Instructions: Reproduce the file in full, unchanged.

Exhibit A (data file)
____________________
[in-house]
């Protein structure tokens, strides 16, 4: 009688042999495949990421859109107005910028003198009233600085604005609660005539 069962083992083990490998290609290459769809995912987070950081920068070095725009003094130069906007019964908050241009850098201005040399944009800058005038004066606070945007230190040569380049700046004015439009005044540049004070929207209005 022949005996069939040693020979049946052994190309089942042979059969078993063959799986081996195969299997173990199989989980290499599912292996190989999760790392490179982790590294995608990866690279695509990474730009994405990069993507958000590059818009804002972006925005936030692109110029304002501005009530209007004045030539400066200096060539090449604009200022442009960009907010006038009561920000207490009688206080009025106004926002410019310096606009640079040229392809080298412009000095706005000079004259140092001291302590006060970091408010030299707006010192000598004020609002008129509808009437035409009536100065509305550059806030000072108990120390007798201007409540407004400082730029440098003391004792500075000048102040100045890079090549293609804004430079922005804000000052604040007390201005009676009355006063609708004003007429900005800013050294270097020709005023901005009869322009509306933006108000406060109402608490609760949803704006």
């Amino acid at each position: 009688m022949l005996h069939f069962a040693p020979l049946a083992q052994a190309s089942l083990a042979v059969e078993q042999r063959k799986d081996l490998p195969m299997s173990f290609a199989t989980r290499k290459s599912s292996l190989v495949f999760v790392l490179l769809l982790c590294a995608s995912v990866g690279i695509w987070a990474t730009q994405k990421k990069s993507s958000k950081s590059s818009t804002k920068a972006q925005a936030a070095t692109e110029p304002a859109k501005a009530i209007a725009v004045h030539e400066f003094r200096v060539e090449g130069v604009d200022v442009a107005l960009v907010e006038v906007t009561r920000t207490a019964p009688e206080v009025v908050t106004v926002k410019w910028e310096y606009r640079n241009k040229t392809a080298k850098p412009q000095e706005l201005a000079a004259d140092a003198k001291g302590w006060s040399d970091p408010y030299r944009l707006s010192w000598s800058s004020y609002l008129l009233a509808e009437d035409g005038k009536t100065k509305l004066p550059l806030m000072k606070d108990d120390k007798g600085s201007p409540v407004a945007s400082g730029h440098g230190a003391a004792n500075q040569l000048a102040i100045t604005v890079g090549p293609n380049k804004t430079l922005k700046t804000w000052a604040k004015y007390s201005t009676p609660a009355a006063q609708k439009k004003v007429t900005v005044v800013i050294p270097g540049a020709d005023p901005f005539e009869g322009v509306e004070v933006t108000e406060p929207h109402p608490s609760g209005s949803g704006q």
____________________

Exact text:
[in-house]
């Protein structure tokens, strides 16, 4: 009688042999495949990421859109107005910028003198009233600085604005609660005539 069962083992083990490998290609290459769809995912987070950081920068070095725009003094130069906007019964908050241009850098201005040399944009800058005038004066606070945007230190040569380049700046004015439009005044540049004070929207209005 022949005996069939040693020979049946052994190309089942042979059969078993063959799986081996195969299997173990199989989980290499599912292996190989999760790392490179982790590294995608990866690279695509990474730009994405990069993507958000590059818009804002972006925005936030692109110029304002501005009530209007004045030539400066200096060539090449604009200022442009960009907010006038009561920000207490009688206080009025106004926002410019310096606009640079040229392809080298412009000095706005000079004259140092001291302590006060970091408010030299707006010192000598004020609002008129509808009437035409009536100065509305550059806030000072108990120390007798201007409540407004400082730029440098003391004792500075000048102040100045890079090549293609804004430079922005804000000052604040007390201005009676009355006063609708004003007429900005800013050294270097020709005023901005009869322009509306933006108000406060109402608490609760949803704006």
């Amino acid at each position: 009688m022949l005996h069939f069962a040693p020979l049946a083992q052994a190309s089942l083990a042979v059969e078993q042999r063959k799986d081996l490998p195969m299997s173990f290609a199989t989980r290499k290459s599912s292996l190989v495949f999760v790392l490179l769809l982790c590294a995608s995912v990866g690279i695509w987070a990474t730009q994405k990421k990069s993507s958000k950081s590059s818009t804002k920068a972006q925005a936030a070095t692109e110029p304002a859109k501005a009530i209007a725009v004045h030539e400066f003094r200096v060539e090449g130069v604009d200022v442009a107005l960009v907010e006038v906007t009561r920000t207490a019964p009688e206080v009025v908050t106004v926002k410019w910028e310096y606009r640079n241009k040229t392809a080298k850098p412009q000095e706005l201005a000079a004259d140092a003198k001291g302590w006060s040399d970091p408010y030299r944009l707006s010192w000598s800058s004020y609002l008129l009233a509808e009437d035409g005038k009536t100065k509305l004066p550059l806030m000072k606070d108990d120390k007798g600085s201007p409540v407004a945007s400082g730029h440098g230190a003391a004792n500075q040569l000048a102040i100045t604005v890079g090549p293609n380049k804004t430079l922005k700046t804000w000052a604040k004015y007390s201005t009676p609660a009355a006063q609708k439009k004003v007429t900005v005044v800013i050294p270097g540049a020709d005023p901005f005539e009869g322009v509306e004070v933006t108000e406060p929207h109402p608490s609760g209005s949803g704006q």